On 26 November, the Dallas police sent all the physical evidence in their possession to the FBI in Washington. It arrived the next day. Two days later, on 29 November, an extra item arrived, a palmprint which the FBI identified as having been made by Oswald’s right hand (Commission Exhibit 638–640).
The partial palmprint, of the ‘heel’ or ulnar side of the right palm, was apparently found on the underside of the barrel, in an area that was covered by the wooden stock when the rifle was in its assembled state (Warren Report, p.123; Warren Commission Hearings, vol.4, p.7).
Oswald’s handling of the rifle when it was disassembled is consistent with his apparent ownership of the rifle, even if it cannot show that he had handled the rifle when it was assembled. There are, however, reasons to doubt the authenticity of the palmprint.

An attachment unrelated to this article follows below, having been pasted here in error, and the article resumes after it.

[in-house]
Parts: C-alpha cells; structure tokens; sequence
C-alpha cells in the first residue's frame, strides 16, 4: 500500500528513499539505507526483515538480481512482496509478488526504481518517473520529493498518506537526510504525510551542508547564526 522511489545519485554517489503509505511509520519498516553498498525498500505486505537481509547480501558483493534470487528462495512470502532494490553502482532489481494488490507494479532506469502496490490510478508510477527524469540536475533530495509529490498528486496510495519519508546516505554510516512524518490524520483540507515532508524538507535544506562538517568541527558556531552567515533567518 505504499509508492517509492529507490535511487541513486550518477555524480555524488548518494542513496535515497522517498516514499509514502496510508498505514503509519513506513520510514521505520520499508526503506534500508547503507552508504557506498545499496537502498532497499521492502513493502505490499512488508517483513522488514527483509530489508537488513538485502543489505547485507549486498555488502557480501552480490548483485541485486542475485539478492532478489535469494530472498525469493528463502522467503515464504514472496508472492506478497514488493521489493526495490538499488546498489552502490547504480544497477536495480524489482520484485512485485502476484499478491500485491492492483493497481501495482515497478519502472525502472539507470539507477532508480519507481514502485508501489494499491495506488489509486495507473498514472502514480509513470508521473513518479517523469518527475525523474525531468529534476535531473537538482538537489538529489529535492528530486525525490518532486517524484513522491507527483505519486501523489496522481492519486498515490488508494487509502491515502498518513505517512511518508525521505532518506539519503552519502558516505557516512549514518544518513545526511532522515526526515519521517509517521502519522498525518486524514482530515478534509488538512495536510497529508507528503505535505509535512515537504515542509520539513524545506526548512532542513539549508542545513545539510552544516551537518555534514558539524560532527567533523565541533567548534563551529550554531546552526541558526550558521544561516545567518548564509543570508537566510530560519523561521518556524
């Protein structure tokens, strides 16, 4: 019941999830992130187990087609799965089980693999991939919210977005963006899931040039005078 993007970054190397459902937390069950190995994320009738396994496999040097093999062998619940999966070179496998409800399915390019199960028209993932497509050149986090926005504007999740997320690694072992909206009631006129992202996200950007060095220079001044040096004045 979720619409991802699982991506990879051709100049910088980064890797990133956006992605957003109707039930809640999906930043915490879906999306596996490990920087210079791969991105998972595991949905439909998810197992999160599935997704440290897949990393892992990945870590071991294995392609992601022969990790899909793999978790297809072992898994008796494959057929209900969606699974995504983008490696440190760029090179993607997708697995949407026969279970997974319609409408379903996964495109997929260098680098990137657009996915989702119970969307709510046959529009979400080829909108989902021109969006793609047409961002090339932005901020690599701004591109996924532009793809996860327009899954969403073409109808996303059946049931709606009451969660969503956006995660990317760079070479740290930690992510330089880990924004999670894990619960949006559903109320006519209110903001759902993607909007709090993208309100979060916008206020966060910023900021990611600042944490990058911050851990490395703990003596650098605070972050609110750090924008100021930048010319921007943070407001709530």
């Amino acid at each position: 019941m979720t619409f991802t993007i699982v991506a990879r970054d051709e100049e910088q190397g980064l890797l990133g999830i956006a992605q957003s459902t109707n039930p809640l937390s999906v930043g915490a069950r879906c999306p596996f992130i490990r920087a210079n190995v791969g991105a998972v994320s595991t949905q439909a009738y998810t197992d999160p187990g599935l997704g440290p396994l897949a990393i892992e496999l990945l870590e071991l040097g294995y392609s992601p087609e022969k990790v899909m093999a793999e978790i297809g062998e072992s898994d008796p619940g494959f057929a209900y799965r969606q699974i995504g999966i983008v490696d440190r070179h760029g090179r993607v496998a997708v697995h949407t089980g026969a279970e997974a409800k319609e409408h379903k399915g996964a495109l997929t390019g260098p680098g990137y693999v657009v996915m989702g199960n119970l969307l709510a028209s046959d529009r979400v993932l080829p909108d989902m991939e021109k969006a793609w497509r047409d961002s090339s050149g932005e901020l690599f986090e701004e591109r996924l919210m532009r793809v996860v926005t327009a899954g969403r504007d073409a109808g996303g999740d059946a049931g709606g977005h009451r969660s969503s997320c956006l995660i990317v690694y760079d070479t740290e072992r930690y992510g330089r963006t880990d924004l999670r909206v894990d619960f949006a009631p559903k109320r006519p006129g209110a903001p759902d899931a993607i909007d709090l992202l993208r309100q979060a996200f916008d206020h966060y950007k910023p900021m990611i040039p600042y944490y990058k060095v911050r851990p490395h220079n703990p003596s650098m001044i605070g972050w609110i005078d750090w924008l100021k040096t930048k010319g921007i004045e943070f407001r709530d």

Why was there no Photograph of the Palmprint?
At about 8pm on the day of the assassination, Day had made photographs of the fingerprint traces around the trigger, and had covered this area with cellophane. He claimed that he lifted the palmprint using adhesive tape, but did not photograph it (ibid., p.261).
It was standard procedure to make a photograph of a fingerprint or palmprint before attempting to lift the print (ibid., p.41). When asked why he had not made a photograph of the palmprint, Day claimed that he had been told by Jesse Curry, the chief of police, “to go no further with the processing”. In an earlier interview with the FBI, however, Day had claimed that he had not received this instruction from Curry until immediately before the rifle was due to be sent to Washington, more than three hours after he had worked on the prints (Warren Commission Hearings, vol.26, pp.832f [Commission Exhibit 3145, p.7]).
Did Traces of the Palmprint Remain on the Gun?
Day claimed that after he had lifted the palmprint, “there were traces of ridges still on the gun barrel” (Warren Commission Hearings, vol.4, p.262). Latona, however, testified that he had seen no such traces, and that the absence of photographs and protective cellophane gave him no reason to suspect that any palmprints had existed (ibid., p.24).